February 10, 2012
Portland Kicks-off Composting Program in Time for Spring Gardening
Public Services asks residents to consider composting to save money and help the environment
PORTLAND, Maine - This month, the City of Portland Public Services Department kicked-off its fifth annual composting promotion by offering compost bins, wing diggers, kitchen waste pails, rain barrels and REOTEMP compost thermometer at discounted prices for purchase. Last year more than 600 compost bins, wing diggers, kitchen pails and rain barrels were sold through the program. In line with Portland's sustainability goals, the City endorses compost as an environmentally responsible alternative to fertilizing lawns and gardens and an efficient way to manage organic waste. Twenty-five percent of the average household's waste consists of yard trimmings and kitchen scraps, which can easily be composted. Home composting combined with recycling and yard waste programs can reduce household waste by up to eighty percent.
The 2012 home compost bin and how-to guide are available at a reduced cost of $50.00 (original price $100). The bin has a 10 year warranty, made of 100% recycled plastic and is large enough for a family of five. Kitchen Waste Pails, for kitchen food scraps, are available for $10.00 each and the wing digger compost turner can be purchased for a discounted price of $20.00. For the third year, people can also purchase a 55 gallon capacity Rain Barrel for $65.00 (visit online for more information http://publicworks.portlandmaine.gov/rainbarrel.pdf. New to the program this year, the City will offer the REOTEMP backyard compost thermometer used for monitoring interior temperatures from 0° to 200°F in a backyard compost bin. Orders will be taken in person or via mail at the Department of Public Services, 55 Portland Street, Portland ME 04101 until April 02, 2012. Order forms are available online at http://publicworks.portlandmaine.gov/compostform.pdf. Payment in the form of check or money order should be made payable to MRRA (Maine Resource Recovery Association) and must be made when placing your order. All orders will be available for pick-up on Saturday, May 19, 2012 at the Department of Public Services lower garage (82 Hanover Street) from 7:00 AM -3:00 PM.
"Our goal is to educate the public about the environmental and economic costs of managing organic waste," remarked Troy Moon, Environmental Programs and Open Space Manager for the Department of Public Services. "If we can get Portland residents to consider yardscaping practices and use compost as an alternative to chemical fertilizers for their lawns and gardens, we can remove toxins from our storm water and reduce waste management costs at the same time."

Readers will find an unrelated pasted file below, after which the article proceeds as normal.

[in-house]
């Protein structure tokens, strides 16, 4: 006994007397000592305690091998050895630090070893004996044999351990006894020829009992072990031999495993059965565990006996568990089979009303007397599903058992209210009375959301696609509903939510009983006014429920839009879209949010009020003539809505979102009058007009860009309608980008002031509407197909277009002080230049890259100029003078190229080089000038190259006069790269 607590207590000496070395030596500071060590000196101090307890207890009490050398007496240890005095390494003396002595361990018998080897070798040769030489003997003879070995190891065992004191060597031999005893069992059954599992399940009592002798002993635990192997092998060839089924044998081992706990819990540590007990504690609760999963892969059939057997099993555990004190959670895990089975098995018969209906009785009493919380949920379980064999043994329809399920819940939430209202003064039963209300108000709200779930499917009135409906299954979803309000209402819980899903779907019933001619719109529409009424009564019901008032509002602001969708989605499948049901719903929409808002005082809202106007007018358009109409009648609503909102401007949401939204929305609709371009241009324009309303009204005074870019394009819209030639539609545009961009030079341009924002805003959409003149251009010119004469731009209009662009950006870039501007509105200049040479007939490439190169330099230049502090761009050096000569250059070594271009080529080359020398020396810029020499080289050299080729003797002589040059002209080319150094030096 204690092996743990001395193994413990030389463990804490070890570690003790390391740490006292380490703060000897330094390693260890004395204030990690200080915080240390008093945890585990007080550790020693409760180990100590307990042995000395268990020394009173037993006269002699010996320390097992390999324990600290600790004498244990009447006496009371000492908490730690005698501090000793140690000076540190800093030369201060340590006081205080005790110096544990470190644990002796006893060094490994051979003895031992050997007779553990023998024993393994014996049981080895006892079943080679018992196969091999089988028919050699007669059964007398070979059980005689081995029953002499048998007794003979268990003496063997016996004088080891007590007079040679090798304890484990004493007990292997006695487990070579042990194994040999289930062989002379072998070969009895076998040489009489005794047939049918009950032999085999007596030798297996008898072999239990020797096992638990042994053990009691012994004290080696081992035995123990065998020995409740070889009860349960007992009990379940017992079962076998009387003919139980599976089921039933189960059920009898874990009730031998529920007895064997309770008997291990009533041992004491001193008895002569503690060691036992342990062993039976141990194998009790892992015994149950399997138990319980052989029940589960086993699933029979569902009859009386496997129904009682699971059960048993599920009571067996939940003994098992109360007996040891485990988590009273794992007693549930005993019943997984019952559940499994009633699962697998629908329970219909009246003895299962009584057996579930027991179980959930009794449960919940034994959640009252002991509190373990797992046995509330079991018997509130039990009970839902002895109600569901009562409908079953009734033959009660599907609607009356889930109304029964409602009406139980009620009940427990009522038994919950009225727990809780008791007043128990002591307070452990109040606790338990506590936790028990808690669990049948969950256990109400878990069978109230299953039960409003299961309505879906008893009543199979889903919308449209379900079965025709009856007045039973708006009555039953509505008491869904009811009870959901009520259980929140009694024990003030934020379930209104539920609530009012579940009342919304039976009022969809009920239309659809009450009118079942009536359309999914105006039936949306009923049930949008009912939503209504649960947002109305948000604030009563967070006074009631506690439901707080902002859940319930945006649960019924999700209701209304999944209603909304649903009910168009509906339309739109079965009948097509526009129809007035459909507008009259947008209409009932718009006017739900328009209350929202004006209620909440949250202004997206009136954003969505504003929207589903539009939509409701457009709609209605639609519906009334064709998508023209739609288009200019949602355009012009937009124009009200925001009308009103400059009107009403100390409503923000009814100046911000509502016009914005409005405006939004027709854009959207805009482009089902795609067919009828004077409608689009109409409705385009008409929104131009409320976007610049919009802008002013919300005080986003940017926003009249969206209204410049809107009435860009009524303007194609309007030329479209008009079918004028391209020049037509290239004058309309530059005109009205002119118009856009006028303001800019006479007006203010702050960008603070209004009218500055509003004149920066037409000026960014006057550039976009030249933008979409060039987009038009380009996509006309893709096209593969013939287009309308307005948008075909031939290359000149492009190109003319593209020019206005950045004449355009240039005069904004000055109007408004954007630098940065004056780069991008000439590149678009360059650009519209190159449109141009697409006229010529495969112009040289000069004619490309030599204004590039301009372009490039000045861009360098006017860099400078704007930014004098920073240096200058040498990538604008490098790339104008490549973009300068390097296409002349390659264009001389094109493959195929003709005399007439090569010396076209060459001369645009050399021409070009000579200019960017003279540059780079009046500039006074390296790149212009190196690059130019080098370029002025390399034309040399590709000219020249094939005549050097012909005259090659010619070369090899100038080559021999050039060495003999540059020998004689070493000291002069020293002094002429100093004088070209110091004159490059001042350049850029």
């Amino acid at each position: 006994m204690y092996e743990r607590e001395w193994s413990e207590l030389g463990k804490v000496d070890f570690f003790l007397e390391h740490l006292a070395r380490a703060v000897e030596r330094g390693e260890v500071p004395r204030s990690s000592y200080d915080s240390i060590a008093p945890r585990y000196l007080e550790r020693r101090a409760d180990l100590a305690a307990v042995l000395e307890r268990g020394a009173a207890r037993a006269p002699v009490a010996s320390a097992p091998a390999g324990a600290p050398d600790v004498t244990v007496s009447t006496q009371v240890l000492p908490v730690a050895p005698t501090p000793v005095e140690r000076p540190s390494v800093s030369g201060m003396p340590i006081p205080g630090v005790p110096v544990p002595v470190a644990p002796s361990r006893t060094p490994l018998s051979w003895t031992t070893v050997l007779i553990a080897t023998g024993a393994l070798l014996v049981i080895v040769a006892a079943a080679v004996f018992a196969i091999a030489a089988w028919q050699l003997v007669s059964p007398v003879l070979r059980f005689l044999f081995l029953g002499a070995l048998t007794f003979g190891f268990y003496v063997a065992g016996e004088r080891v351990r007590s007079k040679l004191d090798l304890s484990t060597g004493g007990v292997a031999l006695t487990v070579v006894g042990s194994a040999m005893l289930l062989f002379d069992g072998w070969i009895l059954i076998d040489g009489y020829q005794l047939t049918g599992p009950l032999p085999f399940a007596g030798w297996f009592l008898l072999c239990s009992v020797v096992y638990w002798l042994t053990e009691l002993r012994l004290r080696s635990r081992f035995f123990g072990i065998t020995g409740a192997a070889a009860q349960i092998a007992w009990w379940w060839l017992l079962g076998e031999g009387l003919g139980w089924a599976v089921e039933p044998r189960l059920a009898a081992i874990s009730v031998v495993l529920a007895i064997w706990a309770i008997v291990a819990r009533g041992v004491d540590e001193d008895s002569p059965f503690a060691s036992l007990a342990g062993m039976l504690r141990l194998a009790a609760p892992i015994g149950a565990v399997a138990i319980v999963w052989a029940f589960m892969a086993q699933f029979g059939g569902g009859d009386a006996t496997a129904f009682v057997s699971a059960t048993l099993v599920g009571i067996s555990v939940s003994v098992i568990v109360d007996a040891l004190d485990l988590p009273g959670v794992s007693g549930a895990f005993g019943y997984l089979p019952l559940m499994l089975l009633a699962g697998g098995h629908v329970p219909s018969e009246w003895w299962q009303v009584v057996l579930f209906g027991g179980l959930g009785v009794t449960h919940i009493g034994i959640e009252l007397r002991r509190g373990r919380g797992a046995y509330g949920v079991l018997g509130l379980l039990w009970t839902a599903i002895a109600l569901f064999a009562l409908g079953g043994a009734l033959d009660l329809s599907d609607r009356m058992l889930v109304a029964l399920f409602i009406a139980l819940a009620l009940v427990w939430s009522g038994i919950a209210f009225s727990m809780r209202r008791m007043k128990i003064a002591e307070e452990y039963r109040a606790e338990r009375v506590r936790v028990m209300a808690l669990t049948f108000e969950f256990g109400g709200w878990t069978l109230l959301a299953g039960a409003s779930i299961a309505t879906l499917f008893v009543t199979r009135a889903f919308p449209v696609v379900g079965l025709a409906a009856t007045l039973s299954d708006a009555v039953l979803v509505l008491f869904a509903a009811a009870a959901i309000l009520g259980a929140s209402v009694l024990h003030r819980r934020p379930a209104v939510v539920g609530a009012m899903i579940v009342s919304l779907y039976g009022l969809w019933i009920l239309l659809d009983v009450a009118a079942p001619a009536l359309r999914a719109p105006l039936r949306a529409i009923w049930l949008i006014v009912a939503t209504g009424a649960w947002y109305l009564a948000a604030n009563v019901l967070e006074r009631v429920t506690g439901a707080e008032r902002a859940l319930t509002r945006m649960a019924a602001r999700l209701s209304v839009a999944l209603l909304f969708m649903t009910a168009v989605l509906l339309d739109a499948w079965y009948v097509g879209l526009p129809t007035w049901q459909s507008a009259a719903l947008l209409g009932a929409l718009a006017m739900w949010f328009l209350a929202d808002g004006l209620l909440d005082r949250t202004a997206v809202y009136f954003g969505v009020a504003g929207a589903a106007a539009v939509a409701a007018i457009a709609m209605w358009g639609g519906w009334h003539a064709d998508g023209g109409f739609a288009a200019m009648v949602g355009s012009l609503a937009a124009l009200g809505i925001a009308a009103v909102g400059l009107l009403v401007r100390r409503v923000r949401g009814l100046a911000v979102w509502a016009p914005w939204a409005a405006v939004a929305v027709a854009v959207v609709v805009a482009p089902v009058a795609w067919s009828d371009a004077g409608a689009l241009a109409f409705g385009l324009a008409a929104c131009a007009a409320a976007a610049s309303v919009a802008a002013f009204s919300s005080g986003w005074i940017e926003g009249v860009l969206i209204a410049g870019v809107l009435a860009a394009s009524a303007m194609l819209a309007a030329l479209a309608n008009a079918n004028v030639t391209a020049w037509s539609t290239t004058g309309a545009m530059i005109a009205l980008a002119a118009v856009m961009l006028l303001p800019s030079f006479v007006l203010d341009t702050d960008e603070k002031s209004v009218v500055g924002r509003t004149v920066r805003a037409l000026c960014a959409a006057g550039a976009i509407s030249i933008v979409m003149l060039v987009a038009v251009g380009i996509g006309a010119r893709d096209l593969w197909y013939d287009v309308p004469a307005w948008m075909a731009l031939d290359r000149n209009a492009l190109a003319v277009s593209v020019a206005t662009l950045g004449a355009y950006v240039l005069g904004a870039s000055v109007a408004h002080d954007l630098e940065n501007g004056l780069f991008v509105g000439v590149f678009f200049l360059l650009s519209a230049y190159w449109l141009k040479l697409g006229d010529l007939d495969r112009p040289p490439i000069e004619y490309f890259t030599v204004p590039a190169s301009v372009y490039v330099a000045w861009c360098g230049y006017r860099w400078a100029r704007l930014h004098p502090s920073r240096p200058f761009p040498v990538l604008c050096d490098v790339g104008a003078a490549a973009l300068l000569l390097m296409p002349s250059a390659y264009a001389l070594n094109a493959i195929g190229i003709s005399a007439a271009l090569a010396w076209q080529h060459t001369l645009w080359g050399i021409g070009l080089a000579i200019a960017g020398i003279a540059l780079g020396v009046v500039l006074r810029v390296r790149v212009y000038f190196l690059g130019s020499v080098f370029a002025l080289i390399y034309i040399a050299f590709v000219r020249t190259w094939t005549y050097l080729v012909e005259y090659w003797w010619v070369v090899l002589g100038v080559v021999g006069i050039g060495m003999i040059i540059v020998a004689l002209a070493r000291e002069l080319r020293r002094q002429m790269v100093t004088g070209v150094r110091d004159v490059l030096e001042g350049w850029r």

Last year, Portland residents delivered over 2,000 tons of yard waste to Riverside Recycling Center, which cost over $115,000 to manage. Composting yard waste and non-meat food scraps at home instead of disposing of them reduces waste management costs and provides homeowners with a valuable soil amendment. Sustainable lawn care practices such as yardscaping (which includes reduced mowing and aerating along with the use of compost) promote healthy lawns that are less dependent on chemicals, fertilizers and watering. This saves money and helps to protect the environment!
In addition to composting organics, residents are encouraged to "mow high," generating shorter grass clippings that compost better. It is estimated that the average American spends forty hours a year mowing their lawn, releasing greenhouse gases into the atmosphere and causing air pollution. In fact, a lawnmower pollutes as much in one hour as an automobile driving 350 miles.
The Maine Board of Pesticide Control reports that over 6.2 million pounds of yard care pesticides were brought into Maine in 2007. This number has increased seven-fold since 1995 and coincides with an equal explosion of yard care companies in Maine. The use of pesticides and fertilizers pose a health risk to Portland's water ways, because these products tend to be over-applied and easily wash off lawns when it rains. For example, excess nitrogen from fertilizers, can impair water quality by contributing to excessive algae growth in streams, rivers and Casco Bay.
For more information about yardscaping, visit the Cumberland County Soil and Water Conservation District online http://www.cumberlandswcd.org/ or the Maine Board of Pesticide Control yardscaping page online http://www.yardscaping.org/
Contact the Department of Public Services at 874-8801 for more information about the composting program.
RAIN BARREL INFORMATION http://publicworks.portlandmaine.gov/rainbarrel.pdf